The Camp Fire has claimed 48 lives and 8,800 structures in Northern California, officials said Tuesday.
The blaze, the deadliest and most destructive wildfire in the state’s history, kept growing Tuesday, though firefighters got some reprieve as winds died down.
Still, though swirling winds and limited visibility at times remained challenging, Cal Fire operations section chief Joshua Bischof said the day was a successful one.
Winds Tuesday weren’t as brisk, something forecasters said should be the case for the next few days. There is no rain in the forecast, though, until possibly Thanksgiving.
Butte County Sheriff and Coroner Kory L. Honea told reporters that six people have been arrested for looting and other crimes.
Residents are wondering when they can go back to check on the damage.
“We don’t specifically have a time frame,” said Cal Fire incident commander Todd Durham. “I suspect in the next few days to come.”
He said teams are coming into the affected areas to help with repopulation.
50 deaths total
In Southern California, the Woolsey Fire has claimed two lives and charred more than 150 square miles – an area larger than the size of Denver.
The fire has destroyed 435 structures, and crews are still battling flames amid red flag warnings.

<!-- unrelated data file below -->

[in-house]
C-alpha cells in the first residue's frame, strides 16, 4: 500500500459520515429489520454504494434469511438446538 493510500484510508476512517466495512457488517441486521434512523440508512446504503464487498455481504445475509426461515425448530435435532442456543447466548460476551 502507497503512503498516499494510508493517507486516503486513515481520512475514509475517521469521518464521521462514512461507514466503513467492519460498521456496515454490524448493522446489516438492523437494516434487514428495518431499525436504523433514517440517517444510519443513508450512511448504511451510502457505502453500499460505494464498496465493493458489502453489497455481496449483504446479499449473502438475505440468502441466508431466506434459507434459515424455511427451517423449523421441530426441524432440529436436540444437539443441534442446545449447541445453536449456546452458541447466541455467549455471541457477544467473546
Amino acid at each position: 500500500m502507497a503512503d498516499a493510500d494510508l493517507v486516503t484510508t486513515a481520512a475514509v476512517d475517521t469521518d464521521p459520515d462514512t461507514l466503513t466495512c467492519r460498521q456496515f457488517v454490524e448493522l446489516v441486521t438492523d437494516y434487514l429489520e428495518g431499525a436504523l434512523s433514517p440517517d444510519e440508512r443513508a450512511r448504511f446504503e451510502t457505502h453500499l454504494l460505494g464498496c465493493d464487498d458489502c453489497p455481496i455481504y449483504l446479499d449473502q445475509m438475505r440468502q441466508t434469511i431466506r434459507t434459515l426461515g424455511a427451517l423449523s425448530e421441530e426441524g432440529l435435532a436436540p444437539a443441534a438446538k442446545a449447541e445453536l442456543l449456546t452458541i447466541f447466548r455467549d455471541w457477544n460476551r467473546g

The National Weather Service office in Los Angeles said there were wind gusts Tuesday of up to 33 mph in the fire areas.
There was also some relief in areas where people had evacuated from the Woolsey Fire. About 11 areas were reopened to residents.
Families return to virtually nothing
While the Camp Fire is still getting larger, some residents returned to what’s left of their gutted homes.
Justin Bartek lost his childhood home in Paradise, where his father still lived. His sister’s house was burned down as well.
Bartek said he’s especially concerned about his father, who’s retired.
“His world is pretty much flipped upside down,” Bartek said Tuesday. “My mother’s ashes were left in the home. That’s tough to deal with as well.”
Paradise resident Nichole Jolly said she thought her life was over when flames surrounded her car, filling it with smoke. Then, she called her husband, who urged her to run, she said.
“If you’re going to die, die fighting,” she said, tearfully recalling his words.
Outside the vehicle, ash and hot embers stung her eyes and obscured her vision, she said. She felt around until she reached a fire engine that was hot to the touch. Firefighters pulled her inside, but they, too, were trapped, she said – until a bulldozer came through and cleared a path to safety.
The staggering numbers behind the blazes
• Camp Fire: More than 15,500 structures are still threatened by the Camp Fire, which has scorched 130,000 acres of Northern California. That’s bigger than the size of Atlanta. As of Tuesday evening, the inferno was 35% contained.
• Woolsey Fire: A whopping 57,000 structures are still threatened by the Woolsey Fire in Southern California. As of Tuesday morning, the inferno was 40% contained. The blaze has torched 97,114 acres.